The Dad Who Shot His Daughters Laptop: 7 Reasons The Majority Are Wrong

Today’s post is a guest post by the novelist and essayist, Jane Devin. We’re delighted she stopped by to bark and walk in our back yard and welcome her any time she wants to wander in. If you haven’t already, buy her book, Elephant Girl. It is nothing short of amazing.

Earlier this month, a YouTube video of a fed-up father who shot up his daughter’s laptop after she posted a disrespectful letter about her parents on Facebook went viral on the internet. This is the video:

On YouTube

A few words up front: I was not a perfect parent and sometimes not even an adequate one. I don’t know Mr. Jordan or his daughter well enough to speak to their true characters, intentions, or their family dynamics.

What I do know is what Mr. Jordan chose to make public. First, his 15 year old daughter wrote a scathing post against her parents which many people, including me, thought made her sound like an entitled brat. She posted it on Facebook and her dad found it through their dog’s account (seriously). Second, Mr. Jordan decided to teach Hannah a lesson by posting a video to her Facebook wall. After going off on his own diatribe, which I found not too horrible (hey, parents are people, too — our feelings get hurt and we don’t appreciate being disrespected,) Mr. Jordan decided to put several rounds of bullets into his daughter’s computer. That’s where his family drama became ugly for me.

A majority of parents (and by my count mostly women), lauded Mr. Jordan with praises like, “It’s great to see someone actually parent” and “The brat got what she deserved – I bet she won’t dare act that way again”. It takes a lot to shock me, but these kind of comments did. Here’s why:

1) If it was any other authoritarian relationship — say, employee/employer, teacher/student — people would have been up in arms over the destruction of property in order to teach a lesson, not applauding the act. If someone provided a computer to their employee or student and then shot it up when they found them abusing it, most of us would think they were nuts, even if they did pay for what they destroyed. We wouldn’t be praising the “lesson” they were teaching.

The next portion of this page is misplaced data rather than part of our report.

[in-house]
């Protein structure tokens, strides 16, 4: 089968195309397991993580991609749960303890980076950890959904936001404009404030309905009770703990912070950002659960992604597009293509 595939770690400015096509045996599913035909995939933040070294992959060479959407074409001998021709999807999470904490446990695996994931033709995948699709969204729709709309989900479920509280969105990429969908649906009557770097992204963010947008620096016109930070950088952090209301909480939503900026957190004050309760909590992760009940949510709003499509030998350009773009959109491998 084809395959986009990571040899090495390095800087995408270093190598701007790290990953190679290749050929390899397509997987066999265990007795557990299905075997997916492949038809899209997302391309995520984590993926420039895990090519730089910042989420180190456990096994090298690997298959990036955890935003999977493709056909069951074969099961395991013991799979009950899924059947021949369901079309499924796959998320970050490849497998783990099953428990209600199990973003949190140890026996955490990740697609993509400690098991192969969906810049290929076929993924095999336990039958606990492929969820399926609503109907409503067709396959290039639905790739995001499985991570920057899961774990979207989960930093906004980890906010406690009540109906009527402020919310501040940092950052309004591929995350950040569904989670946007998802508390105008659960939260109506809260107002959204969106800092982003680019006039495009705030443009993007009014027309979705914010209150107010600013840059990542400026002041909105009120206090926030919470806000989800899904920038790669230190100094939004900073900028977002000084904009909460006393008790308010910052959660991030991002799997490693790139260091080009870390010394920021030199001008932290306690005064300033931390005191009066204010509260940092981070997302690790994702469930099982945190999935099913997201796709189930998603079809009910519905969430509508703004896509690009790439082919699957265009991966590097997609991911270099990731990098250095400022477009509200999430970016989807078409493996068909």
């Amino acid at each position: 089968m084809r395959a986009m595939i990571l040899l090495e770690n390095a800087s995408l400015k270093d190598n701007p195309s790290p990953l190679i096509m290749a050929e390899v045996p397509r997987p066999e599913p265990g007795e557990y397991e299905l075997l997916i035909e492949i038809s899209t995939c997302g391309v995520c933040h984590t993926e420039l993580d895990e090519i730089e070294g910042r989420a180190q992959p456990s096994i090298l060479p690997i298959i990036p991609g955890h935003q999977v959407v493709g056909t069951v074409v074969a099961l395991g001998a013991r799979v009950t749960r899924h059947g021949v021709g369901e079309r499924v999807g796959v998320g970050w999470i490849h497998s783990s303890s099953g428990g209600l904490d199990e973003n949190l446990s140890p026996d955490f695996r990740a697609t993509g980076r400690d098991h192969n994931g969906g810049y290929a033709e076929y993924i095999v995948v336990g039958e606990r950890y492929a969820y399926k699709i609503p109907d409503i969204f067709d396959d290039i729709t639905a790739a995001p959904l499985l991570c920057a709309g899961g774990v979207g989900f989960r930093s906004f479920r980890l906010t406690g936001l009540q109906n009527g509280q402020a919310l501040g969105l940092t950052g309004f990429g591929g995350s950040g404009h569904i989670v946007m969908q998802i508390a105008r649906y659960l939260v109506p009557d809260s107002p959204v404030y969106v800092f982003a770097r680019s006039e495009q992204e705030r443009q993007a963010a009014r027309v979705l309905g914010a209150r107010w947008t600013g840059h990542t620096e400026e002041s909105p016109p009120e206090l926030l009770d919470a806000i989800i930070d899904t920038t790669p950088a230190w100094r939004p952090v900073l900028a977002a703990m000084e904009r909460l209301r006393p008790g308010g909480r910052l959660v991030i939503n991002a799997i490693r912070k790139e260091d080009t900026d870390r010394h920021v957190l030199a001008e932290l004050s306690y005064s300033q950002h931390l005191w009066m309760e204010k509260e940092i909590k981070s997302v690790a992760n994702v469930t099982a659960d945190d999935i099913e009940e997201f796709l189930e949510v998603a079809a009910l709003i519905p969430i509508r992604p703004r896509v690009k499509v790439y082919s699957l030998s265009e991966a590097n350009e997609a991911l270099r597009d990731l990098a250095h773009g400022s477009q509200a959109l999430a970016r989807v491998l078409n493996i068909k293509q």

2) The “lesson” that it’s somehow okay to destroy someone’s property when you feel disrespected, even if it’s something you bought as a gift, teaches that destruction and revenge are appropriate responses. It seems to me that a lot of people who grow up with that lesson are the same ones who do things like slash the tires of their boyfriend’s car when they find out he wasn’t faithful.

3) The definition of vandalism is “deliberate, mischievous, or malicious destruction of public or private property.” The law may have given the father the right to control his daughter’s use of property, and he could argue that the property was ultimately a gift he bought and then reclaimed, but the spirit of vandalism remains. He deliberately and maliciously destroyed something even he admitted was his daughter’s.

4) Discipline and revenge are not the same thing. That’s why comments like “finally, a parent acting like a parent” stunned me. Since when is an act of vengeance the same as discipline? While I understand people’s frustration with kids who are spoiled or act “entitled” I fail to see how shooting up a child’s possessions can, in any way, be considered good parenting or intelligent discipline.

5) The public doesn’t know, can’t know, both sides of the story. The dad said his daughter was grounded for three months before for doing something “similar” and “stupid.” To those who say the girl was previously spoiled and therefore needed a harsh reminder of her place, I’d counter that a three month restriction seems pretty drastic and not lax at all. A quarter of a year is a long time in the life of a teen — and there are few teenagers who don’t repeat their mistakes. And that list of chores? How long did they take in reality? Did the girl also work at her stepmom’s business, as she claimed? Was she given adequate time outside of school to be a kid? We don’t know. While the girl’s letter was nasty — I especially took exception to the “cleaning lady” bit — maybe she had her own and possibly legitimate reasons for being frustrated.

6) Like Hannah’s father, I also left home at 16. I was mostly self-supporting by the age of 14. I don’t think it made me a better or more responsible person, and I would not wish that kind of necessary but early independence on any teenager. I have no problem with a 15 year old having a part-time job, but unlike Hannah’s dad I don’t view it as a requirement. I think a child’s primary job is to go to school. I think learning social skills and having friends and activities is also important. There’s plenty of time and occasions in life to go to work at Burger King for minimum wage. At 15, I think a job should be a choice, not a condition of living happily under your parent’s roof.